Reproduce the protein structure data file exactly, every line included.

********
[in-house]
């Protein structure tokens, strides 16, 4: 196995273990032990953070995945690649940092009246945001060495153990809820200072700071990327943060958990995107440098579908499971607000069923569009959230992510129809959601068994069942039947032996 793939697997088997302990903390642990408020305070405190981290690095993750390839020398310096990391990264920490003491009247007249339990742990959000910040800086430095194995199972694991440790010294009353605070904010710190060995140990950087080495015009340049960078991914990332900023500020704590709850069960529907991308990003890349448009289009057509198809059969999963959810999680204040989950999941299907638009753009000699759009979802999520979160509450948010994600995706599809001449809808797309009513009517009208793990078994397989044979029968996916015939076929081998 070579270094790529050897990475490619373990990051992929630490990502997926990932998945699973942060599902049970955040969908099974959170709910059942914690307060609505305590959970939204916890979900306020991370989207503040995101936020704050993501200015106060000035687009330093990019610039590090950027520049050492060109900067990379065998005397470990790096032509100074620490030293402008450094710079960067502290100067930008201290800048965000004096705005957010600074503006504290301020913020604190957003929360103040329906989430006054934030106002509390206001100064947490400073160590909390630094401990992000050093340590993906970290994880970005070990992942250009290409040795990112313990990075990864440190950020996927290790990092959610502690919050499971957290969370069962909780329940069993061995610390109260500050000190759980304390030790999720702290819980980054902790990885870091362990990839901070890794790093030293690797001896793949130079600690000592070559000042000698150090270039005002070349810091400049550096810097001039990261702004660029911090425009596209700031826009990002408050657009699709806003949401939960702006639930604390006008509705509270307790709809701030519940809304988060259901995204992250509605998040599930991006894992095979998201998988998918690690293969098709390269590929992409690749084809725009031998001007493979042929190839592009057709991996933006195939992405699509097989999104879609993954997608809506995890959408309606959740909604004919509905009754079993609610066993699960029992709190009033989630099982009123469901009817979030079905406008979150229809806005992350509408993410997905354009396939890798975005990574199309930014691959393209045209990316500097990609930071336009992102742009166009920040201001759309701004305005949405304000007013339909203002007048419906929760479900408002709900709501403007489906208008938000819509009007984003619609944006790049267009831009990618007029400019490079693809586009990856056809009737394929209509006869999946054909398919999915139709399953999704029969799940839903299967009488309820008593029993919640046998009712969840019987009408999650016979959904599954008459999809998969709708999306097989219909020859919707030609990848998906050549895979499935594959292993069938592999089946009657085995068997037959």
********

[in-house]
């Protein structure tokens, strides 16, 4: 196995273990032990953070995945690649940092009246945001060495153990809820200072700071990327943060958990995107440098579908499971607000069923569009959230992510129809959601068994069942039947032996 793939697997088997302990903390642990408020305070405190981290690095993750390839020398310096990391990264920490003491009247007249339990742990959000910040800086430095194995199972694991440790010294009353605070904010710190060995140990950087080495015009340049960078991914990332900023500020704590709850069960529907991308990003890349448009289009057509198809059969999963959810999680204040989950999941299907638009753009000699759009979802999520979160509450948010994600995706599809001449809808797309009513009517009208793990078994397989044979029968996916015939076929081998 070579270094790529050897990475490619373990990051992929630490990502997926990932998945699973942060599902049970955040969908099974959170709910059942914690307060609505305590959970939204916890979900306020991370989207503040995101936020704050993501200015106060000035687009330093990019610039590090950027520049050492060109900067990379065998005397470990790096032509100074620490030293402008450094710079960067502290100067930008201290800048965000004096705005957010600074503006504290301020913020604190957003929360103040329906989430006054934030106002509390206001100064947490400073160590909390630094401990992000050093340590993906970290994880970005070990992942250009290409040795990112313990990075990864440190950020996927290790990092959610502690919050499971957290969370069962909780329940069993061995610390109260500050000190759980304390030790999720702290819980980054902790990885870091362990990839901070890794790093030293690797001896793949130079600690000592070559000042000698150090270039005002070349810091400049550096810097001039990261702004660029911090425009596209700031826009990002408050657009699709806003949401939960702006639930604390006008509705509270307790709809701030519940809304988060259901995204992250509605998040599930991006894992095979998201998988998918690690293969098709390269590929992409690749084809725009031998001007493979042929190839592009057709991996933006195939992405699509097989999104879609993954997608809506995890959408309606959740909604004919509905009754079993609610066993699960029992709190009033989630099982009123469901009817979030079905406008979150229809806005992350509408993410997905354009396939890798975005990574199309930014691959393209045209990316500097990609930071336009992102742009166009920040201001759309701004305005949405304000007013339909203002007048419906929760479900408002709900709501403007489906208008938000819509009007984003619609944006790049267009831009990618007029400019490079693809586009990856056809009737394929209509006869999946054909398919999915139709399953999704029969799940839903299967009488309820008593029993919640046998009712969840019987009408999650016979959904599954008459999809998969709708999306097989219909020859919707030609990848998906050549895979499935594959292993069938592999089946009657085995068997037959």